Mandalay was founded in 1857 by King Mindon, replacing Amarapura as the new royal capital of the Konbaung dynasty. It was Burma’s final royal capital before the kingdom’s annexation by the British Empire in 1885. The city suffered extensive destruction during the Japanese conquest of Burma in the Second World War. After Yangon, Mandalay is Myanmar’s second-largest city and is today the economic
A Tour of Imperial Mandalay City Showcasing 19th-Century Architecture and Cultural Marvels
Our experienced local guides bring you to the most significant sites of Mandalay, the last royal capital city of Myanmar. From the astonishing panoramic view from Mandalay Hill at
Imperial Mandalay Day Tour Highlights
Sunrise from Mandalay Hill
Commemorates the assassination of the king’s younger brother and two princes during an uprising. The royal court was located next to Sandamuni before the completion of Mandalay Palace. The layout is not dissimilar to Kuthodaw, but the stupas are smaller and closer together so that visitors cannot wander between them.
The large sitting Buddha in its center was made from the king’s lacquered clothing and the third eye on his forehead was a massive diamond. The diamond vanished when the British conquered Mandalay in the 1880s and the original teak structure burnt down in a subsequent fire, leaving only the stumps of the massive pillars, the grand staircase, and some outer walls behind. In the 1990s the building was reconstructed in concrete.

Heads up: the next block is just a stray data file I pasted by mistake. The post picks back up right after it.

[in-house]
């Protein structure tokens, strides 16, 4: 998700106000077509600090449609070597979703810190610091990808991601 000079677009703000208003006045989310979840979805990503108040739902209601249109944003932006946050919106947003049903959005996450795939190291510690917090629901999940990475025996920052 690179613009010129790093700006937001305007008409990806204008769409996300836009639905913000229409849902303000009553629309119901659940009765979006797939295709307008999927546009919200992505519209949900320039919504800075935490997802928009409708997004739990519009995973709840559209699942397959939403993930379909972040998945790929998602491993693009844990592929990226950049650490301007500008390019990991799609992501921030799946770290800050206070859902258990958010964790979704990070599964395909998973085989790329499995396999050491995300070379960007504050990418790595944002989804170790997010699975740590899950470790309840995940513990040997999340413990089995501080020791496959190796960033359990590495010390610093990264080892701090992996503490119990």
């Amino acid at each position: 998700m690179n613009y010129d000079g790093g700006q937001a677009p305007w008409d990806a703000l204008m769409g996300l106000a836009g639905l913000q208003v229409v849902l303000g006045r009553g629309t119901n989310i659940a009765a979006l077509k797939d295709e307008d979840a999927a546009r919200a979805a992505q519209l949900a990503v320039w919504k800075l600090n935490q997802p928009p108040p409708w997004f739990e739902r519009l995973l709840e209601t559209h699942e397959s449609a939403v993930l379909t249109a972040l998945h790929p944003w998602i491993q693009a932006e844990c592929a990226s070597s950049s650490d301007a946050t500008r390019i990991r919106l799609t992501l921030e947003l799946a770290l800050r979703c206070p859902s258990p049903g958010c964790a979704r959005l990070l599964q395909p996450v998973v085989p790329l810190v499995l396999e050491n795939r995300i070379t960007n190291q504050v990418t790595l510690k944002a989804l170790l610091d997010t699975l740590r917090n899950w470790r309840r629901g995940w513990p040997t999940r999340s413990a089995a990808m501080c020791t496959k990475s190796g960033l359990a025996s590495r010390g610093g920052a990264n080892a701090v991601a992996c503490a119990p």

Shwenandaw Kyaung (Golden Palace Monastery)
The building received its name from the fact that it was part of the king’s apartment both at the Amarapura and the Mandalay court. It was moved a second time to its current location in 1878 and rededicated as a monastery. The Golden Palace has withstood earthquakes and fires and is one of the few remaining original 19th-century buildings. It is today a dark teak structure but if you look closely you can still see golden and red paint on the ornate wood carvings.
Apart from the massive outer walls, a watchtower, and a few smaller buildings, the Royal Palace in Mandalay was built entirely from teak and almost completely destroyed during World War II. Reconstruction efforts started in the 1990s and are ongoing, but the existing structures allow the visitor to get an idea of what the royal court once looked like.
Shwe In Bin Kyaung (Shweinbin Monastery), another teak monastery.
Mahamuni Buddha Temple (Maha Muni Paya) is home to the holiest Buddha image in Mandalay. The sitting Buddha is said to have been brought to life 2,500 years ago by Siddhārtha Gautama, the first Buddha and is therefore also called Mahamuni Sacred Living Image. The sculpture measures almost 4m in height and is covered in gold leaf by devotees from all over Myanmar who come here to pay homage.
Kyauk Taw Gyi Pagoda (“Great Marble Image”) – Giant Buddha statue carved from a single block of green marble, completed in 1878.
- slipper making
- gold leaf beating
- bronze casting
- Buddha stone carving
- paper toy making
- wood carving
- alms-bowls making
U Bein Bridge
The world’s longest wooden bridge
Optional Mandalay Day Tour Sites
Kin Wun Min Gyi monastery
Shwe Kyaung and A Tu Ma Shi Monastery
Yan Min Gyi brick monastery
Kay Mar Wun Thi monastery (ruins)